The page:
Medellin was once the most dangerous city in the world but is now a bustling metropolis full of interesting architecture, incredible museums, friendly locals, and so much more. Due to its tumultuous past it’s the best place to learn about Colombia’s recent history. The Real City Tour Medellin is extremely informative and eye-opening.

You can also wander through the street-art-covered neighborhood of Comuna 13 on your visit, as it is a truly unique experience. This will give you a taste of what Medellin went through and how they have come back better than ever.

Alternatively, if your flight is via the capital Bogota, you can use your extra day in Bogota to visit the impressive Gold Museum, the Botero Museum, and take a walking tour around the old city. Neither Bogota nor Medellin are beautiful like Cartagena, but they can show you a lot more about Colombian history and culture.

So whether you have 1 week or 9 days, Colombia is the perfect destination for a jam-packed trip, as this Colombia travel guide has hopefully demonstrated! It is an unforgettable country, so don’t miss out on this amazing opportunity to explore one of the most beautiful countries in South America.

Travel Tips for First-time Colombia

Do you need a visa for Colombia?

No visa is necessary as most countries are granted 90 days in Colombia without a visa.

Is Colombia safe?

Colombia is generally a safe country. While there may be some risks in certain areas, with common sense and a bit of research you should be able to enjoy your trip without any issues. The country has become a huge tourist destination in recent years and has become very safe for visitors to enjoy their time here.

You can read more Colombia safety information here, though the old city of Cartagena, Minca, and the nearby beaches and islands covered here are known to be very secure and headache-free.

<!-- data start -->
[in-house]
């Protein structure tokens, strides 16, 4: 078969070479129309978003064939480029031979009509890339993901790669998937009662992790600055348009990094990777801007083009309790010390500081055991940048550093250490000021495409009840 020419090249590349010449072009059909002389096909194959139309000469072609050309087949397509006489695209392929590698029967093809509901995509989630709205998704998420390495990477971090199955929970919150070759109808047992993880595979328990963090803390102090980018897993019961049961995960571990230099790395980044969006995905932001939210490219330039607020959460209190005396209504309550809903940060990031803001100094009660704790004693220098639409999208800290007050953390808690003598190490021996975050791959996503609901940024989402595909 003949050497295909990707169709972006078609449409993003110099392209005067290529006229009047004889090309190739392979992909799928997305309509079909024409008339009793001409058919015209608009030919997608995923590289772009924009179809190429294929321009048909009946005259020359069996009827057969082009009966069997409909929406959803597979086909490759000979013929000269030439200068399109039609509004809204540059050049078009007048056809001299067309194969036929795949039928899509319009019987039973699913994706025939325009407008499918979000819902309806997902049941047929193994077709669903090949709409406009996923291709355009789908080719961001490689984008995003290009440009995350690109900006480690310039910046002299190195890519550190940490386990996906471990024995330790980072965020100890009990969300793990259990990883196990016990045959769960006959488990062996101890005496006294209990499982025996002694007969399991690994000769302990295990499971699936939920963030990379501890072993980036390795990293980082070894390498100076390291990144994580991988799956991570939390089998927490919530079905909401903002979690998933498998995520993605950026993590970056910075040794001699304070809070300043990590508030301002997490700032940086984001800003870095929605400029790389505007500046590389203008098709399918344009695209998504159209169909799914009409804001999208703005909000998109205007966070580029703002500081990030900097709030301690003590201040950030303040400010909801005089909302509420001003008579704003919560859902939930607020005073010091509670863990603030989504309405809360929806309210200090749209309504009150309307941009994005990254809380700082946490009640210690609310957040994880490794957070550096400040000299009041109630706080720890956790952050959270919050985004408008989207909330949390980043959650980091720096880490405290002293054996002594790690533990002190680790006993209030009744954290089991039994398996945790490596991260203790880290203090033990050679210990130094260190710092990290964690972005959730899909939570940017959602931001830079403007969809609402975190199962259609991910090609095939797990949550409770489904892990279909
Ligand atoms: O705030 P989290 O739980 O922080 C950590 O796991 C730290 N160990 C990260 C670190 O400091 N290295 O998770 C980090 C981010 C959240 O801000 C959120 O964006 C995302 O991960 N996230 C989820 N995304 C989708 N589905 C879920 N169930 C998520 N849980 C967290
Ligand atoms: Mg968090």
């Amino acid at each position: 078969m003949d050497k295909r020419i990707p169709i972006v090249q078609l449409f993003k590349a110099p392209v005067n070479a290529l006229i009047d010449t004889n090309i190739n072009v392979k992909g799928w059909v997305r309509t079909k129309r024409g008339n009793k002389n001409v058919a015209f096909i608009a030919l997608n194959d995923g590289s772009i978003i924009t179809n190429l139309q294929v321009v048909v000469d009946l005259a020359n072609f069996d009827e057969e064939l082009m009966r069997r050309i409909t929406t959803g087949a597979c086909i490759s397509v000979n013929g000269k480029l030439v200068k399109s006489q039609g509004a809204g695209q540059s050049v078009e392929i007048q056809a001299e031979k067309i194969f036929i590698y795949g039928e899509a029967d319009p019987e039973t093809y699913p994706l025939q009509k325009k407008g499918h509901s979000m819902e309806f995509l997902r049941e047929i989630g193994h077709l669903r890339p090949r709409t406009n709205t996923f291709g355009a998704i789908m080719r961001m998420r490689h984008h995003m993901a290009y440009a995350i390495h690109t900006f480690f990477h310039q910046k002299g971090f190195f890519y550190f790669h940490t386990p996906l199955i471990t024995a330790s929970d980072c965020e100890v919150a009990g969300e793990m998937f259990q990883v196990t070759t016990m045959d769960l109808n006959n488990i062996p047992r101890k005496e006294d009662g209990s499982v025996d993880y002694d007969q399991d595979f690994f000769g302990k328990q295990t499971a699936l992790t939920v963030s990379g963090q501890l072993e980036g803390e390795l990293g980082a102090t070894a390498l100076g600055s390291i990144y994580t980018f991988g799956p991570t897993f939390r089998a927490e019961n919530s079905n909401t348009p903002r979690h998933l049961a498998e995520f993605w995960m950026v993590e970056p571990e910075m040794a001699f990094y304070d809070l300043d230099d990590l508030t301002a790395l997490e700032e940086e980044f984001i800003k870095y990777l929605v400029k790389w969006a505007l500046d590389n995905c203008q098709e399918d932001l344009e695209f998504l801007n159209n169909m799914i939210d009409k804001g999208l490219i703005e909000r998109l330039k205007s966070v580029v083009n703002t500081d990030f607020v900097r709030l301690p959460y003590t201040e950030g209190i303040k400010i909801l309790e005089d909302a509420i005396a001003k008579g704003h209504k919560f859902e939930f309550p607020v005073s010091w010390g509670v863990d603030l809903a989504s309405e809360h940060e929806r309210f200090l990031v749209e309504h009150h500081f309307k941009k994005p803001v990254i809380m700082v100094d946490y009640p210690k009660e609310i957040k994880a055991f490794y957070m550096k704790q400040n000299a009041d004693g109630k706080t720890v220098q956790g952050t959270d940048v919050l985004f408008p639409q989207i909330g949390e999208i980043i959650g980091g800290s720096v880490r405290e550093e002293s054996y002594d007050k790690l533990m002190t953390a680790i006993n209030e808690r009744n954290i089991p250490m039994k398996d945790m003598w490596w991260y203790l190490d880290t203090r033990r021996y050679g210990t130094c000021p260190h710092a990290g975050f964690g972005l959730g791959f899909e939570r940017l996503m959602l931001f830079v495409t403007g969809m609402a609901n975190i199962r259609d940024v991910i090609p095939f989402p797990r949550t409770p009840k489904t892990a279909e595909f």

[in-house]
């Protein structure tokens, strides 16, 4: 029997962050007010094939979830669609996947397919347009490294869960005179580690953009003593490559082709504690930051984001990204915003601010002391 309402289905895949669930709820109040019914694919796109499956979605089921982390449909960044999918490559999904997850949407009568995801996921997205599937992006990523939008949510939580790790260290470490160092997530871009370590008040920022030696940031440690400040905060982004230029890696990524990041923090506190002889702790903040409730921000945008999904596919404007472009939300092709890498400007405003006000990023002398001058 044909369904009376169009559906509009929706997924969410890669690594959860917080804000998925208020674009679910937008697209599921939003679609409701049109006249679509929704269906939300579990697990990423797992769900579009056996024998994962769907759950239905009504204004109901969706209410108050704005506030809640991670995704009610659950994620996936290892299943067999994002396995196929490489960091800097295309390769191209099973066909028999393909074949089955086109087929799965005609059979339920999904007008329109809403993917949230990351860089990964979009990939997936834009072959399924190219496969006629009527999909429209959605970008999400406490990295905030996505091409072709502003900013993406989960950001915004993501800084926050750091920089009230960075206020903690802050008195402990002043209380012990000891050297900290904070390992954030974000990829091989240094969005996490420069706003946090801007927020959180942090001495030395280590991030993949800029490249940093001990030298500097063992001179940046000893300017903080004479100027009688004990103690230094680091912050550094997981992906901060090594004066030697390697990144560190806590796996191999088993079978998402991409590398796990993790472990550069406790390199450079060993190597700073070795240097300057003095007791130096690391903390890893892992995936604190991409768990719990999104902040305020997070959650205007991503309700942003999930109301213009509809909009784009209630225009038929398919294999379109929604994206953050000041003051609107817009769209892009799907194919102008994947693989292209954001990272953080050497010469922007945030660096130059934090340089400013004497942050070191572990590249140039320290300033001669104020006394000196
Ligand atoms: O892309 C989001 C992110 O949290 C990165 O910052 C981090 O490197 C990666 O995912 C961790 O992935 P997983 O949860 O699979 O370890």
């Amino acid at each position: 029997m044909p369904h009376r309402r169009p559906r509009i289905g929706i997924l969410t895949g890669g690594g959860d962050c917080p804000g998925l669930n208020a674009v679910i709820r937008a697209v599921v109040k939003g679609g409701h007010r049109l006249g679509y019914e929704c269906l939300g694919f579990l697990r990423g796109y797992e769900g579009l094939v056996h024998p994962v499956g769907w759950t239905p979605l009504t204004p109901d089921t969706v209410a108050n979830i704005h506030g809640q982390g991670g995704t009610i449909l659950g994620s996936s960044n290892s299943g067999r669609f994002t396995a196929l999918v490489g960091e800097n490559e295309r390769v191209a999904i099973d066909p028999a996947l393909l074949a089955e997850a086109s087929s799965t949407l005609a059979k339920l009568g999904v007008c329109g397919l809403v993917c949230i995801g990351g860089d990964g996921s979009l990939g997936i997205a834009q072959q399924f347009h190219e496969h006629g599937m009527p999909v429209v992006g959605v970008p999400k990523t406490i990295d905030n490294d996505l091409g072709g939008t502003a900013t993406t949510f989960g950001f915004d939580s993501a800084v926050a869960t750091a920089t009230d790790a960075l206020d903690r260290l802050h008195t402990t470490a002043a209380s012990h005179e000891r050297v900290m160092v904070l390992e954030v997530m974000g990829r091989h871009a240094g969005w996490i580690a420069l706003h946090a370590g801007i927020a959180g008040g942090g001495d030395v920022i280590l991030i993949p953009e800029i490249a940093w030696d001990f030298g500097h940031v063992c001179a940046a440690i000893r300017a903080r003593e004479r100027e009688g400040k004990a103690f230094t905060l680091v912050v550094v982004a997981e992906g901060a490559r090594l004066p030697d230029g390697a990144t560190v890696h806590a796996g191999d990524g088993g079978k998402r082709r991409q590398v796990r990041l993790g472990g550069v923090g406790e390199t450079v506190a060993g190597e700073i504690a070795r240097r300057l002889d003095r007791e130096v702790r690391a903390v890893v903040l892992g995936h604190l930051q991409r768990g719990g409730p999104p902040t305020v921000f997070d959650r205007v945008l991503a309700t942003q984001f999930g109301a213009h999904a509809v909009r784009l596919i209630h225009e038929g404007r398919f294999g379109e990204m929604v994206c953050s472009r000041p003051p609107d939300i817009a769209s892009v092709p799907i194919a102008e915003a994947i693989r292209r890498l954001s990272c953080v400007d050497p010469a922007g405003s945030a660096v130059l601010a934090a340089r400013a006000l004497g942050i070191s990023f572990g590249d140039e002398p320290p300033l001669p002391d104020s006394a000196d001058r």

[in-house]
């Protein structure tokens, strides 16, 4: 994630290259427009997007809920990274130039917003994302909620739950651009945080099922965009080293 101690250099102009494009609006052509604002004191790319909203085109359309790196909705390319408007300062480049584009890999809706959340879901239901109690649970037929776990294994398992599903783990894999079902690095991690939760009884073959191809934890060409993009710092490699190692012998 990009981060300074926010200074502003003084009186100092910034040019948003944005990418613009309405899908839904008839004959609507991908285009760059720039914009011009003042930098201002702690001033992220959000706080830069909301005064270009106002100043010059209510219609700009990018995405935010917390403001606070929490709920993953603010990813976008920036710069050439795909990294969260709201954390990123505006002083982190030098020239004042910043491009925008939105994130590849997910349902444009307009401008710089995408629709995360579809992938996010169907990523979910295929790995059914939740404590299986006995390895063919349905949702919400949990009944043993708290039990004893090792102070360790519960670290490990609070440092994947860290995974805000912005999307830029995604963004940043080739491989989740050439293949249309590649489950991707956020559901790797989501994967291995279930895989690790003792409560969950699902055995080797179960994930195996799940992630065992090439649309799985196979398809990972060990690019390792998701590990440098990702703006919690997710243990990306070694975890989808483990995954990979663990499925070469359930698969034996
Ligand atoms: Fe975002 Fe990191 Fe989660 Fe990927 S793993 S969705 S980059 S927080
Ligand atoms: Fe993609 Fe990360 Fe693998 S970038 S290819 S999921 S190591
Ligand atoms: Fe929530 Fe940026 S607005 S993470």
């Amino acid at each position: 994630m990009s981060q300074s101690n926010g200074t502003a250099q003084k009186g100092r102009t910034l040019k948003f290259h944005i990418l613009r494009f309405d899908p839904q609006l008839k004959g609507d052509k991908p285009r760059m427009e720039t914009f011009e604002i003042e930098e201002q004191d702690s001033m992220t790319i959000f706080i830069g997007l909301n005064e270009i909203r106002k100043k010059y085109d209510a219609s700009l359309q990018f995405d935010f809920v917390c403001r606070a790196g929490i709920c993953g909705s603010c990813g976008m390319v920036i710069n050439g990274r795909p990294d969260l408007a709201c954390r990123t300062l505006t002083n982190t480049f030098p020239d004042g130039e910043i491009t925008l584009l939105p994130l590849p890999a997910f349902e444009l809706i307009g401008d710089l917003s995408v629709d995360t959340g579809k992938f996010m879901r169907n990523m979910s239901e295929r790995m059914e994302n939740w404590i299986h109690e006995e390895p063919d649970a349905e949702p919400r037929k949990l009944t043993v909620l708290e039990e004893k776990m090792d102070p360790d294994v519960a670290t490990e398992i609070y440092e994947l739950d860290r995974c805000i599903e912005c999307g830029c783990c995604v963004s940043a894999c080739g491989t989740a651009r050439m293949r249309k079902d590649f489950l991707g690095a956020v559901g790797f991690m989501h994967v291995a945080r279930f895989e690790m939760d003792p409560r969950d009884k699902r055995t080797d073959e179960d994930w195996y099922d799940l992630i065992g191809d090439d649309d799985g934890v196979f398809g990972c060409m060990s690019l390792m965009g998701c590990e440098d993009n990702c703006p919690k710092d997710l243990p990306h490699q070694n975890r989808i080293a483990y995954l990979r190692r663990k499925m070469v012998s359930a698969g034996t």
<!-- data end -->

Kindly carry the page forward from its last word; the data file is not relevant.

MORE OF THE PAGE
Do you need to know Spanish?

While knowing some Spanish can be helpful, it is not absolutely necessary to enjoy your time in Colombia. There are plenty of English-speaking locals and many tours specifically designed for tourists in the country.

However, learning a little bit ahead of time or using a translation app can help you navigate the city and communicate with locals.

What plug type is used in Colombia?

The plug type in Colombia is the standard North American style with two flat prongs.

How to pay for things in Colombia?

The most common options for paying for things in Colombia are by cash or credit card. Many businesses are now accepting major credit cards, but I recommend always having cash as many local places and taxi drivers only accept cash.

There are plenty of ATMs all over the country and you can find ones with low fees making it easy to withdraw cash.

The local currency in Colombia is the Colombian peso. The Colombian Peso is an extremely high currency that is in the thousands, so 25,000 COP is the equivalent of about $5.

At first, it can seem insane when a taxi driver tells you your ride is 10,000 COP, but you will quickly get the hang of the currency and it won’t seem as daunting.

When’s the best time to go?

The best time to visit Colombia is from December to February when the weather is generally mild and pleasant with hardly any rainfall.

However, this is also the peak tourist season in Colombia, so if you want to avoid crowds and higher prices, it may be best to travel during the spring or fall instead.

Regardless of when you go, with its natural beauty and vibrant culture, Colombia is sure to be an unforgettable experience.

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Posted NOV 16, 2022
· Last Updated Nov 18, 2022